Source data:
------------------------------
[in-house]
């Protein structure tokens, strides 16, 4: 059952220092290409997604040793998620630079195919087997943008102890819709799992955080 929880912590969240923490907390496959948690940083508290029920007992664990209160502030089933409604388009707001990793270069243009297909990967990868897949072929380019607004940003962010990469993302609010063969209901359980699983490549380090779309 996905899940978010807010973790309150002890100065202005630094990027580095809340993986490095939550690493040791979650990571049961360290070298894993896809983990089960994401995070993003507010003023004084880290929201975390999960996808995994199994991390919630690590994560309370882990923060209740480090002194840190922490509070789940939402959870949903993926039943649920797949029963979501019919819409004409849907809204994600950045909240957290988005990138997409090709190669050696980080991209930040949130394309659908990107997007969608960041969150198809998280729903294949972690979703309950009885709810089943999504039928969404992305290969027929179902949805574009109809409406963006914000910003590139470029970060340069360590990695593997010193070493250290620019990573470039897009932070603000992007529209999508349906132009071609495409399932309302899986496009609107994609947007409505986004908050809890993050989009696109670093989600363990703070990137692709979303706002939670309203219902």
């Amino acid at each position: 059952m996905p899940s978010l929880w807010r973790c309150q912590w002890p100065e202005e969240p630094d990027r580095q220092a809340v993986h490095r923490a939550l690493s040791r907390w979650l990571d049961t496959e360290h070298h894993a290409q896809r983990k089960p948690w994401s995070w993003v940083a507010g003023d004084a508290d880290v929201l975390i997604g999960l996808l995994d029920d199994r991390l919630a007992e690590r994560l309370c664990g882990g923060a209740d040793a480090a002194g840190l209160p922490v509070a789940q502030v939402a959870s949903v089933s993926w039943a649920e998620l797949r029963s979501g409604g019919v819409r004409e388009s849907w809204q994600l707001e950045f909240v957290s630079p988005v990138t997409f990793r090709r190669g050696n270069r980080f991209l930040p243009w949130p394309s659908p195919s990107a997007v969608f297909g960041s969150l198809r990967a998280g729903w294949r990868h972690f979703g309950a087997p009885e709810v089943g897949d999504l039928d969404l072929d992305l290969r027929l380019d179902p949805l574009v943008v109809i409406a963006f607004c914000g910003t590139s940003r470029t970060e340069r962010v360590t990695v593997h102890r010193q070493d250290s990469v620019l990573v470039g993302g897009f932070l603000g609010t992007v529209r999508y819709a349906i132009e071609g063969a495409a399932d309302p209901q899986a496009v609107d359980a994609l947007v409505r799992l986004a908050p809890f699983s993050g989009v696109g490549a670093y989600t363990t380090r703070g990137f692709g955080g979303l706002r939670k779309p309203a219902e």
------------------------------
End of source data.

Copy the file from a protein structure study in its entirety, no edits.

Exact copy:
[in-house]
């Protein structure tokens, strides 16, 4: 059952220092290409997604040793998620630079195919087997943008102890819709799992955080 929880912590969240923490907390496959948690940083508290029920007992664990209160502030089933409604388009707001990793270069243009297909990967990868897949072929380019607004940003962010990469993302609010063969209901359980699983490549380090779309 996905899940978010807010973790309150002890100065202005630094990027580095809340993986490095939550690493040791979650990571049961360290070298894993896809983990089960994401995070993003507010003023004084880290929201975390999960996808995994199994991390919630690590994560309370882990923060209740480090002194840190922490509070789940939402959870949903993926039943649920797949029963979501019919819409004409849907809204994600950045909240957290988005990138997409090709190669050696980080991209930040949130394309659908990107997007969608960041969150198809998280729903294949972690979703309950009885709810089943999504039928969404992305290969027929179902949805574009109809409406963006914000910003590139470029970060340069360590990695593997010193070493250290620019990573470039897009932070603000992007529209999508349906132009071609495409399932309302899986496009609107994609947007409505986004908050809890993050989009696109670093989600363990703070990137692709979303706002939670309203219902």
């Amino acid at each position: 059952m996905p899940s978010l929880w807010r973790c309150q912590w002890p100065e202005e969240p630094d990027r580095q220092a809340v993986h490095r923490a939550l690493s040791r907390w979650l990571d049961t496959e360290h070298h894993a290409q896809r983990k089960p948690w994401s995070w993003v940083a507010g003023d004084a508290d880290v929201l975390i997604g999960l996808l995994d029920d199994r991390l919630a007992e690590r994560l309370c664990g882990g923060a209740d040793a480090a002194g840190l209160p922490v509070a789940q502030v939402a959870s949903v089933s993926w039943a649920e998620l797949r029963s979501g409604g019919v819409r004409e388009s849907w809204q994600l707001e950045f909240v957290s630079p988005v990138t997409f990793r090709r190669g050696n270069r980080f991209l930040p243009w949130p394309s659908p195919s990107a997007v969608f297909g960041s969150l198809r990967a998280g729903w294949r990868h972690f979703g309950a087997p009885e709810v089943g897949d999504l039928d969404l072929d992305l290969r027929l380019d179902p949805l574009v943008v109809i409406a963006f607004c914000g910003t590139s940003r470029t970060e340069r962010v360590t990695v593997h102890r010193q070493d250290s990469v620019l990573v470039g993302g897009f932070l603000g609010t992007v529209r999508y819709a349906i132009e071609g063969a495409a399932d309302p209901q899986a496009v609107d359980a994609l947007v409505r799992l986004a908050p809890f699983s993050g989009v696109g490549a670093y989600t363990t380090r703070g990137f692709g955080g979303l706002r939670k779309p309203a219902e």